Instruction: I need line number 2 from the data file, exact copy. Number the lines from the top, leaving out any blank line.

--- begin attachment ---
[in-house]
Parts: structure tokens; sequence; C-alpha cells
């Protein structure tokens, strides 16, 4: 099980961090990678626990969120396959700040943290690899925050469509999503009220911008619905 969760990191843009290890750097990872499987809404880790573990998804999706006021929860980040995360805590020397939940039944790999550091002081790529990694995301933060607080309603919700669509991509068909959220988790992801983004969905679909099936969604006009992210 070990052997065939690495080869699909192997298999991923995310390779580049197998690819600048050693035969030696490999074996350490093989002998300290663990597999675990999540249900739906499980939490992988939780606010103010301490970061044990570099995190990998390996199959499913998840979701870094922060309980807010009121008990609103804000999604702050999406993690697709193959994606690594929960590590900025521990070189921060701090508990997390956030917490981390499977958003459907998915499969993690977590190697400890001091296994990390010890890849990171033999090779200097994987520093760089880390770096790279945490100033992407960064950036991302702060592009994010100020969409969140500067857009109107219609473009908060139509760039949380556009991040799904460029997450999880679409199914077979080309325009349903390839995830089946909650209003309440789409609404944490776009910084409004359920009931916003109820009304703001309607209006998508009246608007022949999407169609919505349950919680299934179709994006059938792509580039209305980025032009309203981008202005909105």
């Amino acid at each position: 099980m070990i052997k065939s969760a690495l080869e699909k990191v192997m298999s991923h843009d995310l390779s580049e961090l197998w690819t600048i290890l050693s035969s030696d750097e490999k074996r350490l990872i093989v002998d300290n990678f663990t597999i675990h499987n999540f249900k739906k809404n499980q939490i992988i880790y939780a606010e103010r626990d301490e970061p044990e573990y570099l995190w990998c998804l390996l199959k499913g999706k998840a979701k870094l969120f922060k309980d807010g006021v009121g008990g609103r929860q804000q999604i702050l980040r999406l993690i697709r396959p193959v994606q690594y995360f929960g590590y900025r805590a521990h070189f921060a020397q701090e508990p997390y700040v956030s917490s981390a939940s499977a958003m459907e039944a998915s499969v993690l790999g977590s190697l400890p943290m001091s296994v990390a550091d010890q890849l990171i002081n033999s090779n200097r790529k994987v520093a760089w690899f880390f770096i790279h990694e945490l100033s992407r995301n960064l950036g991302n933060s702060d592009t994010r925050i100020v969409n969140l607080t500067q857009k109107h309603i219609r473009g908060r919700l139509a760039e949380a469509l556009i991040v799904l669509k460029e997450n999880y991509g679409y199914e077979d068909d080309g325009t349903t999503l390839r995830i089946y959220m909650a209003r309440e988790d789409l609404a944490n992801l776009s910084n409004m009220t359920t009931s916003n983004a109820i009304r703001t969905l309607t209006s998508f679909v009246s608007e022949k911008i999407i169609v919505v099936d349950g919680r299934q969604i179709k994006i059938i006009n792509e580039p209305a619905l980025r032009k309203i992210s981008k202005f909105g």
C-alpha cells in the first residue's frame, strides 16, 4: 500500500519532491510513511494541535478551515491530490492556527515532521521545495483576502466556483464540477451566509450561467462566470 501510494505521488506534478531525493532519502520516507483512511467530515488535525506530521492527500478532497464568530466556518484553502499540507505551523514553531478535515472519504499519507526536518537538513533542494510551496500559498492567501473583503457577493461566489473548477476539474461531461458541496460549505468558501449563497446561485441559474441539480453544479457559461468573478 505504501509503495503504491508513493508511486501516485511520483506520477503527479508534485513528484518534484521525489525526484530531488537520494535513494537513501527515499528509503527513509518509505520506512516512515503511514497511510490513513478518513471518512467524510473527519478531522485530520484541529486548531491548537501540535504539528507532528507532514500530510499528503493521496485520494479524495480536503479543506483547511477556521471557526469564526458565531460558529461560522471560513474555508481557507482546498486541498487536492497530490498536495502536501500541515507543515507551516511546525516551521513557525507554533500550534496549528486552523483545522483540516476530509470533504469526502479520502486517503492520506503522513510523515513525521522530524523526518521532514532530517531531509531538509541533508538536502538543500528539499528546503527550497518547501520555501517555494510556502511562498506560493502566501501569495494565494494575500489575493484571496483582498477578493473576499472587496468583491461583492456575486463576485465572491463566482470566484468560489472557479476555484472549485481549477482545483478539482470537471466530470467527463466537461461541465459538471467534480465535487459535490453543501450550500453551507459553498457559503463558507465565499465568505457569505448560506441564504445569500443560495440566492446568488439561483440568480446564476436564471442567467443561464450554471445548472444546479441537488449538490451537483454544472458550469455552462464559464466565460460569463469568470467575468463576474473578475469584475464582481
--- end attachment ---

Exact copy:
Parts: structure tokens; sequence; C-alpha cells